Wednesday, July 15, 2020
Court of Appeal:
By a MetNews Staff Writer
There is no Seventh Amendment right to have a jury determine civil penalties in an action under California’s consumer-protection statutes, Div. One of the First District Court of Appeal held yesterday.
The decision came in a case that has bounced between the state Supreme Court and the Court of Appeal.
Div. One on Feb. 1, 2017, denied a petition for a writ of mandate sought by Nationwide Biweekly Administration Inc. and its principal, Daniel S. Lipsky, in an action brought against them by the California Department of Business Oversight and the district attorney’s offices of Alameda, Kern, Marin, and Monterey counties.
The defendants—facing suit under the Unfair Competition Law (Business & Professions Code §17200 et seq.), the False Advertising Law (§17500 et seq. of that code), and, initially, a provision of the Financial Code—claimed entitlement to a jury trial under the state Constitution.
The California Supreme Court on March 24, 2017, granted review and transferred the case back to Div. One with directions “to issue an order to show cause why defendant does not have a right to a jury trial where the government seeks to enforce the civil penalties” under the statutes under which it was proceeding.
Div. One issued the order to show cause, the case was argued, and on June 13, 2018, the appeals court issued a peremptory writ of mandate ordering the Alameda Superior Court to afford a jury trial.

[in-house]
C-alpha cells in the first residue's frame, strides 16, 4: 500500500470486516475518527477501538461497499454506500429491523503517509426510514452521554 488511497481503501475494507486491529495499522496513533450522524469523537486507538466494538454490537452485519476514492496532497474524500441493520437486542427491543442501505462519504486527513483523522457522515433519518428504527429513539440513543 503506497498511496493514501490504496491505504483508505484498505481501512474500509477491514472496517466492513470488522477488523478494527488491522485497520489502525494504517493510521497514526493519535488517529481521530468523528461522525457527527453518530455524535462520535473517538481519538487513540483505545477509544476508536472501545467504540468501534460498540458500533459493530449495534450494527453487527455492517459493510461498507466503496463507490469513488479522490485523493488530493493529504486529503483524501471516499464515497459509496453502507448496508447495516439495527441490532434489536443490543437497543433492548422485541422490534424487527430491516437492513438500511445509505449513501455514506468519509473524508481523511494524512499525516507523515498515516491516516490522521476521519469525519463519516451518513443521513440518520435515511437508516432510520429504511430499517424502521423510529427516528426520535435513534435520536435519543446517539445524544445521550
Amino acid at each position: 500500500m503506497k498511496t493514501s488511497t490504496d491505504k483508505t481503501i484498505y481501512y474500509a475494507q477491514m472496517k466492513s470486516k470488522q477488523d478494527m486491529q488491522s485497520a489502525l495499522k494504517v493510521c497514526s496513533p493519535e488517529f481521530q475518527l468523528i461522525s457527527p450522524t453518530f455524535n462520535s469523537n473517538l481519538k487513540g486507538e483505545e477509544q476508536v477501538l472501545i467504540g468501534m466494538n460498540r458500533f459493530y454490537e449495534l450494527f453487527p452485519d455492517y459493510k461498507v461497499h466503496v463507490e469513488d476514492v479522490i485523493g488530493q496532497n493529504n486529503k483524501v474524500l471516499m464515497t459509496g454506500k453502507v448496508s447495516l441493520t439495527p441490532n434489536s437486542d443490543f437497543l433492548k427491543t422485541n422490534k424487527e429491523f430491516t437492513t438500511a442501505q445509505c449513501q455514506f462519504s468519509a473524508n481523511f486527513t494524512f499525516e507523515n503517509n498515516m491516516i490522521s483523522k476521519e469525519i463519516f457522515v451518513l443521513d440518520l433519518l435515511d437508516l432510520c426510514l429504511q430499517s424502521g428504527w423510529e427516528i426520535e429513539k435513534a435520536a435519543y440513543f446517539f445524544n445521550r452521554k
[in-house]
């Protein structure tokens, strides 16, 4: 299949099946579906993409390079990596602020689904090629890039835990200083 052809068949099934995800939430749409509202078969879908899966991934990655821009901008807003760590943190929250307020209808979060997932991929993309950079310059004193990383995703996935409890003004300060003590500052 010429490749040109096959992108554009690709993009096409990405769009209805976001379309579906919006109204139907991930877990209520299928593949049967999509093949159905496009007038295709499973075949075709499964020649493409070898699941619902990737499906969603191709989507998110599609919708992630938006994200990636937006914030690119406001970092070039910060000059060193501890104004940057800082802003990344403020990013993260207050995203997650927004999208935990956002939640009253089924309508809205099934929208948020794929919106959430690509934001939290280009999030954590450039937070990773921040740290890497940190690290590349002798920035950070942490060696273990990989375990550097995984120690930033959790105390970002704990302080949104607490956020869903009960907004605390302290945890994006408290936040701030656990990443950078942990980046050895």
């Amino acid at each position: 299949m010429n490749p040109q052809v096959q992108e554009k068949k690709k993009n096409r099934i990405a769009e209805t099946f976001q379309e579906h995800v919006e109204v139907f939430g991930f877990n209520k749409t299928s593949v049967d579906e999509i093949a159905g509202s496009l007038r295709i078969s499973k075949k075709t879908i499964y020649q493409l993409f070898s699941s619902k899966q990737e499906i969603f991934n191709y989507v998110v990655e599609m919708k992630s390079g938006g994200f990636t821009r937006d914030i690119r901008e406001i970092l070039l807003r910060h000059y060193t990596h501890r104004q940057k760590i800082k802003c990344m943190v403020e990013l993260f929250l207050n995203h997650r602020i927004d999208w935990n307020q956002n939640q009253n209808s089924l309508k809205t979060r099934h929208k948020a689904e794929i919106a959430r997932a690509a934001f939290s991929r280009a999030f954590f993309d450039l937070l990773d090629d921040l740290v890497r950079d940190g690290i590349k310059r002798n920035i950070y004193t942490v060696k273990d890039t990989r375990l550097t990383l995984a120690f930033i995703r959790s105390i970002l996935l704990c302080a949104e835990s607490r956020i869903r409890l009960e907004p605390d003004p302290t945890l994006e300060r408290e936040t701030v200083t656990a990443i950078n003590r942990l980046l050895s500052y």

Last April 30, the California Supreme Court reversed, in an opinion by Chief Justice Tani Cantil-Sakauye, who said:
“[W]e conclude that the causes of action established by the UCL and FAL at issue here are equitable in nature and are properly tried by the court rather than a jury.”
Seventh Amendment Discussed
The chief justice briefly addressed the Seventh Amendment to the United States Constitution, which provides that “[i]n suits at common law, where the value in controversy shall exceed twenty dollars, the right of trial by jury shall be preserved….” Cantil-Sakauye observed:
“The federal civil jury trial provision of the Seventh Amendment applies only to civil trials in federal court; federal decisions explicitly hold that the civil jury trial provision of the Seventh Amendment does not apply to state court proceedings.”
The opinion says that “the matter is remanded to the Court of Appeal for further proceedings consistent with this opinion.”
Chief Justice’s Footnote
In a footnote, Cantil-Sakauye said:
“In its answer brief filed in this court, Nationwide maintains that if this court rejects its state constitutional claim, we should address the question whether it has a right to a jury trial under the Sixth or Seventh Amendment to the United States Constitution and should hold, notwithstanding the absence of federal decisional support, that it has a right to jury trial in a state court action under those federal provisions. The Court of Appeal did not address these issues, neither the petition for review nor any answer to the petition raised these issues, and thus we decline to address those issues.”
Based on that footnote, Justice Kathleen Banke inferred a directive to decide, on remand, whether there is a Seventh Amendment right to a jury trial where a governmental entity is seeking civil penalties under the UCL or the FAL. Agreeing with what Cantil-Sakauye said in her April opinion, Banke wrote, in yesterday’s unpublished opinion:
“There is an unbroken line of cases holding the Seventh Amendment does not apply to state court proceedings.”
“The United States Supreme Court’s pronouncements on the issue are dispositive.”
The case is Nationwide Biweekly Administration, Inc. v. Superior Court, A150264.
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